I have got behind with my blogs, so I thought it was a good idea to share teh writing with my sister Leah. This next blog was written by her. I will add my bit to the end.
Thursday 19th August Ruth, Paul and myself took to the road to see the Great Ocean Road. Before leaving on my trip around the world I had never heard of it, but while I was up in the Daintree north of Cairns I met a lady from Melbourne who told me about it. That’s the beauty of meeting new people from around the world, you get to hear about new places to discover. I’m so glad I heard about the Ocean Rd, it was amazing. We hired a car for the trip as there is no other way of getting there and we wanted to stop lots along the way.
We probably could have spent a few days along the Great Ocean Rd exploring the area, as there are lots of walks and areas to see inland from the ocean, but we decided to do as much of it in one day. Our main aim was to make it to the 12 Apostles as this is one of the main sites along the way.
Ocean Road is recognised as one of the world’s most scenic drives, the Great Ocean Road follows the stunning coastline of Victoria’s south-west. Stretching 243 kilometres from Torquay, just south of Geelong, to Allansford, just east of Warrnambool, the road winds along cliff tops, up to breathtaking headlands, down onto the edge of beaches, across river estuaries and through lush rainforests offering panoramic views of Bass Strait and the Southern Ocean at every turn.
Building the Great Ocean Road
The road was built after World War I by returned servicemen and stands as a memorial to those who served in the 1914 – 1918 war. What an amazing memorial to those who served their country. Not only does it make Victoria’s Southwest coastline accessible, but the views you get to see along the way are breath taking.
We started out just after 6am so we could get to the beginning by sunrise. We have been staying in Seaford which is on the other side of the bay. So we had to make our way up to the city and around the bay before we could even start our trip.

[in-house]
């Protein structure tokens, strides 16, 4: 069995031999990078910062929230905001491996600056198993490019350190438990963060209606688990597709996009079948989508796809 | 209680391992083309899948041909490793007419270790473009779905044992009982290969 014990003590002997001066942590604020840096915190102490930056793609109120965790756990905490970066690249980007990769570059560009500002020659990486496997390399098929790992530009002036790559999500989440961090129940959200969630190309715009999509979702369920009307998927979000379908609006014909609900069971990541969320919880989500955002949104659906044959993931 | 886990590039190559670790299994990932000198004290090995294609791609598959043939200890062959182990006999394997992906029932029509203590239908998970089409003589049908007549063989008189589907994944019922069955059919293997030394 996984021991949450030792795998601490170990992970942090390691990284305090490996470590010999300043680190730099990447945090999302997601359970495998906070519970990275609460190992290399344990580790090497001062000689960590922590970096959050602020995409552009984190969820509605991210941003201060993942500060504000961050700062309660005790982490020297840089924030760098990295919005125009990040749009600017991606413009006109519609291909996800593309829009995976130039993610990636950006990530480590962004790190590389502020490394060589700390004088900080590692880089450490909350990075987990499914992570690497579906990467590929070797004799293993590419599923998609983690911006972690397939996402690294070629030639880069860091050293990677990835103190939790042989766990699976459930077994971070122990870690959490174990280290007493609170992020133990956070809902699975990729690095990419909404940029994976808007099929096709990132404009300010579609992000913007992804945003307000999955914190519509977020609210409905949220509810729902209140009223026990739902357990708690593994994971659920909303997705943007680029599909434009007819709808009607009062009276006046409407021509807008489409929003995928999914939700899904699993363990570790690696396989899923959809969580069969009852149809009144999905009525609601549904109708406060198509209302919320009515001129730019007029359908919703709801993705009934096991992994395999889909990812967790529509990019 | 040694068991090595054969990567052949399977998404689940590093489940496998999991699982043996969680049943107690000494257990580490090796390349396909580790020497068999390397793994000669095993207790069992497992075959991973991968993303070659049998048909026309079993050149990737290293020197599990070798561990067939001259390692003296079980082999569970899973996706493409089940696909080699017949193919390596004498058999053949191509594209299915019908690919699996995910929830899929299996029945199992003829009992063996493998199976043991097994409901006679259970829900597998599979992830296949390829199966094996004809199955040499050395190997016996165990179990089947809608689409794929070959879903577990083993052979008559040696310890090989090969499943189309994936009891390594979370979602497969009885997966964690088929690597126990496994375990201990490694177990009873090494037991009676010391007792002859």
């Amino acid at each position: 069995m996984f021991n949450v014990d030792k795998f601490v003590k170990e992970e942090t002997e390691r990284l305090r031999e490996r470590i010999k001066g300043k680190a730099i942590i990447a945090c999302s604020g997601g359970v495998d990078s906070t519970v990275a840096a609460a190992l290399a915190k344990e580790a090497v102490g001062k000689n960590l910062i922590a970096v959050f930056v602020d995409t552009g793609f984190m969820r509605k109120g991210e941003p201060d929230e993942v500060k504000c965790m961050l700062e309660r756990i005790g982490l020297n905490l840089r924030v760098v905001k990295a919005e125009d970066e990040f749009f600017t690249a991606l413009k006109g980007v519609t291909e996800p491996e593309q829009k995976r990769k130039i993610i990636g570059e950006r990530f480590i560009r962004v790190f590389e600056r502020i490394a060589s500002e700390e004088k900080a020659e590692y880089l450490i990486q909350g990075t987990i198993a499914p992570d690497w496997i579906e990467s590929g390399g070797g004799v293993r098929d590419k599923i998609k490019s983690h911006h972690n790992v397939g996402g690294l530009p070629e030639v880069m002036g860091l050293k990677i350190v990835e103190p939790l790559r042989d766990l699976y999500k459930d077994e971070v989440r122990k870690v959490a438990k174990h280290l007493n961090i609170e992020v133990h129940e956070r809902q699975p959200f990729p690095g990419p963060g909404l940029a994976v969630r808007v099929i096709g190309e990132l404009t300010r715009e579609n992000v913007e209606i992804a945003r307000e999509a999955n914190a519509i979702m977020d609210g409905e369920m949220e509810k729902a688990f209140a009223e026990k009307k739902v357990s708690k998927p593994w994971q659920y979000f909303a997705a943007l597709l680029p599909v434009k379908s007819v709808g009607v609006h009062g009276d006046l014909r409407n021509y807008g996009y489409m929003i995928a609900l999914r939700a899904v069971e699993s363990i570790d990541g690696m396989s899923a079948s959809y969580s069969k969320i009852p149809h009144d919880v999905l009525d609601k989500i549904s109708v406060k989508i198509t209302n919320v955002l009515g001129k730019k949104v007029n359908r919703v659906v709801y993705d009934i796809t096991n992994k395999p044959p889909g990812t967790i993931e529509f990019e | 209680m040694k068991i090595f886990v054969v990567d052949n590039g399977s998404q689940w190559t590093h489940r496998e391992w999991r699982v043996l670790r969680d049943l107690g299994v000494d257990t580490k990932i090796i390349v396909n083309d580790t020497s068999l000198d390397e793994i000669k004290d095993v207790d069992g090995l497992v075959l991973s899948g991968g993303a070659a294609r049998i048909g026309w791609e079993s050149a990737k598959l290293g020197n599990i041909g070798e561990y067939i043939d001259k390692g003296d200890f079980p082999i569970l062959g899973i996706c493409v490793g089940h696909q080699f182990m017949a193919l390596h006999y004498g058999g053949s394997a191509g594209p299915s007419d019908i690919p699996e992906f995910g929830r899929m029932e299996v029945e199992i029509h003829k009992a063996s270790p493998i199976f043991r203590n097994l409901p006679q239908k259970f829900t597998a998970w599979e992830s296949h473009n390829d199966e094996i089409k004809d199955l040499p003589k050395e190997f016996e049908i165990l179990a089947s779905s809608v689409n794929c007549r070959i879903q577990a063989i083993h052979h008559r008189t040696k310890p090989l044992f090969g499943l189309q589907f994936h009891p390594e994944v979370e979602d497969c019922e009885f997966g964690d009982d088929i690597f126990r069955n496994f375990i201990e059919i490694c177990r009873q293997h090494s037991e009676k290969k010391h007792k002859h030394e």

The first stop on our journey was Geelong. This isn’t technically part of the Great Ocean Road, but a nice place all the same, so we stopped on the seafront before heading to Torquey.
We couldn’t have asked for better weather for our road trip. Although it is winter here in Australia at the moment, until I came down to Melbourne I hadn’t been too cold. Both Cairns and Brisbane have quite mild winters with day time temperatures getting into their 20’s. It could be seen as a very good British summer. However Melbourne isn’t quite the same and I’m told that they are having the wettest/coldest winter in 10 years! Typical! But the sun was shining and was even warm enough for Ruth to take off her jacket and just have her t-shirt on. And as it is winter we didn’t have to deal with the crowds of other tourist that you might get at other times of the year.
This first stop on the road is Torquay, this is the gateway to the Great Ocean Road. We stopped here briefly to take a few photos before heading on our way. We didn’t really have any plan about where we were going to stop or when, we just took it as it came. As long as we made it to the 12 Apostles before sun set I was happy As I was driving, which I didn’t mind doing, I kept asking if there was anything I was missing out on behind or to the side of us. I had to keep reminding myself to keep my eyes on the Road and not on the scenery. It was so beautiful, it was hard to sometimes. But the road is by no means straight, so I had to focus.
The Great Ocean Road offers some of Victoria’s most stunning views of the Southern Ocean from lighthouses, lookouts and viewing platforms. Discover the famous Twelve Apostles, rugged cliffs, picture-perfect sandy beaches, islands and ancient forests from some of the best places to stop and savour the panoramic vistas.
Below is listed some of the lookouts and sites to see along the road. We didn’t stop at all of them and once we got to the 12 Apostles we turned back along the inland rd as the sun had gone down.
Torquay to Lorne
- Bells Beach
Ocean and beach views from lookout platforms at Bells Beach Surfing Reserve. Access from Torquay via Bells Boulevard, or the Great Ocean Road.
Impressive ocean, beach and sandstone cliff views toward Bells Beach and Anglesea. Point Addis Road, off the Great Ocean Road, between Torquay and Anglesea.
Breathtaking coastal views from elevated memorial lookout. Just up from the Great Ocean Road, via Harvey Street.